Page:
The Quotable Mackenzi Lee,
The Lady’s Guide to Petticoats and Piracy
13 Times Mackenzi Lee Drops Knowledge Bombs
I don’t know that I had any real expectations for The Lady’s Guide to Petticoats and Piracy by Mackenzi Lee.
And I was blown away. This book has everything I wanted and more. Rich children fallen from wealth! A flawed, strong female protagonist! A queer lady pirate of color! A sensitive, beautiful, kick-ass sidekick! A girl gang I definitely want to be a part of!
Science! Treachery! Piracy! Mystery!
Seriously, The Lady’s Guide has it all. I fell in love with this book and Fecility about ten pages in. She’s laugh-out-loud funny (at least chuckle-worthy!) and watching her grow throughout the book is a joy. The Lady’s Guide addressed racism, sexism, sexuality, colonialism, homophobia, disability, and even menstruation with a smartness, humor, and sensitivity not always seen in YA. Plus, I felt camaraderie Felicity when she was at a fancy party and opts to socialize with the dog, rather than the other party-goers. A girl after my heart!
One thing that struck me is how quotable The Lady’s Guide is, so I bring you my favorite quotes (no spoilers!):
When Felicity is trying to convince herself:
“You deserve to be here. You deserve to exist. You deserve to take up space in this world of men.”
When Felicity takes on a room full of doctors:
“That policy is antiquated and fooled, sir.”
“Antiquated is quite a large word madam,” he says.
So is patronizing, I think, but bite my tongue.
“You seem hysterical now.”
“I’m not,” I say, annoyed that my voice pitches on the second word. “I am speaking passionately.”
(Soon after this exchange, Felicity mentions menstruation and a room of wealthy, educated men burst into flame.)
When Sim calls Felicity out on her “other girls” baggage (one time of many!)
“No one calls a girl spirited or opinionated or intimidating or any of those words that you can pretend are complementary and means to be. They’re all different ways of calling her a bitch.”
Her fingers tug at the ends of my hair. “You’ve heard these words a lot, have you?
“Girls like me do. It’s a shorthand for telling them they’re undesirable.”
“Girls like you.” She laughs outright this time…”The only girls who talk like that are the ones who assume there are no other women like them in the world.”
“I’m not saying I’m a rare breed,” I reply. “I just mean…you don’t meet many girls like me.”
“Maybe not, Sim replies…”Or maybe you don’t look for them.”
One of many disagreements between Johanna and Felicity
“You made it clear you thought me less of a woman because I don’t care about balls and card parties and boys and ridiculous blue dresses.”
[Johanna] folds her arms. “Well, you seemed to think I was less of a person because I did.”
Life advice from Johanna:
“Everyone should give themselves an aspirational fake name.” – Johanna
Johanna, calling out Felicity AGAIN, because she has a lot to learn:
“I’m not telling you how to feel, I’m telling you how yo make me feel. I felt so silly for so long because of you. But I like dressing this way…I like curling my hair and twirling in skirts with ruffles, and I like how Max looks with a big pink bow on. And that doesn’t mean I’m not still smart and capable and strong.”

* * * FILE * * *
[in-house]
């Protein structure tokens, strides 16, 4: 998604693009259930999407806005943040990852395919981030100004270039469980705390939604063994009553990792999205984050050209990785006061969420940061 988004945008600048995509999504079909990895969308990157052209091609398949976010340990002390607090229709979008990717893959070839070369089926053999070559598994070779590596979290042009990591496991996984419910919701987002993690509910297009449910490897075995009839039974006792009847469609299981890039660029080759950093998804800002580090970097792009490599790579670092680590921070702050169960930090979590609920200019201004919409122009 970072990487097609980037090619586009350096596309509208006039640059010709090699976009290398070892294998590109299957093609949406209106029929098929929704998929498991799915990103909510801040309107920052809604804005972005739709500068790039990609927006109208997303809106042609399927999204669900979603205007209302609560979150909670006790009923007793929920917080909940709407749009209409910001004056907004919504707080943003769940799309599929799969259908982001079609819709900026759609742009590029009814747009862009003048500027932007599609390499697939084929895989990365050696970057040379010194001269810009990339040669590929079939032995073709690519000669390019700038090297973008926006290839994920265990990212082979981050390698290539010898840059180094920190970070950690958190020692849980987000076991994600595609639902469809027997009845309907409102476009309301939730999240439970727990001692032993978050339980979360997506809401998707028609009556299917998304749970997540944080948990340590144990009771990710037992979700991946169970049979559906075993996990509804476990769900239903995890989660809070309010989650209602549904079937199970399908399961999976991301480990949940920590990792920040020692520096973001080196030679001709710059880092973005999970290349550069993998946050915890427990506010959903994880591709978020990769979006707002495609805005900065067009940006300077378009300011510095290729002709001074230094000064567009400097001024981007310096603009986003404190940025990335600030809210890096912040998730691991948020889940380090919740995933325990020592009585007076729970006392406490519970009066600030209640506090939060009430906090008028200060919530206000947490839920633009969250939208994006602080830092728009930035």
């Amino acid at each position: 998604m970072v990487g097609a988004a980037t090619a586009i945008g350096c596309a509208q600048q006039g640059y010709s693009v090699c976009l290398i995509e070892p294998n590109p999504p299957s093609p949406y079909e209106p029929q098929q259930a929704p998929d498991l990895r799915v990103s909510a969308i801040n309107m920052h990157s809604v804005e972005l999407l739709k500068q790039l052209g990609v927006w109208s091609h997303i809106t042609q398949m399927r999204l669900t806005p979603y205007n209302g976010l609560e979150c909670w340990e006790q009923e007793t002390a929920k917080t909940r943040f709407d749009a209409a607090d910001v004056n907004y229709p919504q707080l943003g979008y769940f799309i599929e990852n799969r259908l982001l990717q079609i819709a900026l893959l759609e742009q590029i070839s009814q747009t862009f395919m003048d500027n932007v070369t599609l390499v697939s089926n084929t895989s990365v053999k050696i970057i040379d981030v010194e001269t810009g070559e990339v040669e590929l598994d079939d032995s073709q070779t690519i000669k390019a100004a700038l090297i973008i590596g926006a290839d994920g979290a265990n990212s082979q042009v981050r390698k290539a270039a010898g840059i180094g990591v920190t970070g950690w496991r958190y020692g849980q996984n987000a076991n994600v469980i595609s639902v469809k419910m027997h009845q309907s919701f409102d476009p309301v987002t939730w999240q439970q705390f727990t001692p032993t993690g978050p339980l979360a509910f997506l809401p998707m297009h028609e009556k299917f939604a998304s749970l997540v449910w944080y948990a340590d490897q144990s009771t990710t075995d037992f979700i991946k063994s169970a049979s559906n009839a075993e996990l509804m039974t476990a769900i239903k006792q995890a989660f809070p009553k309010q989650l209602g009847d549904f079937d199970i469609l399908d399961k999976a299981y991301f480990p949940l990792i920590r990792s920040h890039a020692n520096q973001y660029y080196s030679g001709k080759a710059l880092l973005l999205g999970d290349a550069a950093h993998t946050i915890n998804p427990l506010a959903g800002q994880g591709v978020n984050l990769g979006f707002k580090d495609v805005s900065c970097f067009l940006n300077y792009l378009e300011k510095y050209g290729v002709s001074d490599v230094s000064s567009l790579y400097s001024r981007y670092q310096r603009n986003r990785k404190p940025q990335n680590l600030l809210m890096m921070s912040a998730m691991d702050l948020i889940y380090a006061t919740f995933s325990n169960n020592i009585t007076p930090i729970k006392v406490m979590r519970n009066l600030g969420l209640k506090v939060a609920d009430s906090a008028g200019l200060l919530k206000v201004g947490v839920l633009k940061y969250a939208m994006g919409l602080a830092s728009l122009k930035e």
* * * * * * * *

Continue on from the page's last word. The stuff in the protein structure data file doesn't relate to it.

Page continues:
Felicity, having one of many, many, moments of growth:
Not ridiculous, I correct myself. Softness can be an armor, even if it isn’t my armor.
Sim, standing her ground:
You expect me to believe that just because your intentions are noble, all the English are? Or all Europeans? The Imazighen- who you would call the Berbers, have already fought wars over [redacted]. We don’t need to fight you too.”
Felicity having a(nother) revelation:
“As I watch the other passengers, it’s hard not to notice that Johanna and I are some of the only fair-skinned Europeans abroad, and the three of us are some of the only women I can see. I have often been the only girl in the room, but I can’t think of a time I was in the minority like this. It must be daunting for Sim to travel to Europe, knowing everywhere she goes, she won’t be around people like her. Of course I’ve thought of this before…but there’s something about being here…that distills like loneliness of it for the first time.”
Felicity dropping knowledge:
While I don’t think that’s where his head is at, I’ve learned from years of stories passed in whispers that men have needed much less of a reason to do much worse to a girl.
Sim, with more knowledge:
He’d rather follow in the great tradition of women cleaning up the messes made by men.
I guess you could call this flirtation and admiration:
“We’d grow weary of each other eventually…We’re cactus girls. We’d prick each other at a glance.”
“I withdraw my cactus comparison. Or, if you’re to be a cactus, you’re one of the furry ones. The ones that look like they have spines, but if you’re brave enough to press your hand against it, you realize it’s soft…You’ll be the first of your kind. Wild and rare and impossible to forget.”
A tribute to the beauty and power of girl gangs:
In the company of women like this- sharp-edged as raw diamonds, but with soft hands and powerful hearts, not strong in spite of anything but powerful because of everything- I feel invincible.
And my favorite quote, from Felicity:
Everyone has heard stories of women like us- cautionary tales, morality plays, warnings of what will befall you if you are a girl too wild for the world, a girl who asks too many questions or wants too much. If you set off into the world alone.
Everyone has heard stories of women like us, and we will make more of them.”
Don’t worry, I’ve left plenty of quotes un-shared, waiting for you to discover and fall in love with them. I love Felicity, history, and the depths of this book and I know you will too!
Grab The Lady’s Guide to Petticoats and Piracy from Barnes and Noble or your favorite local bookseller, or your library!
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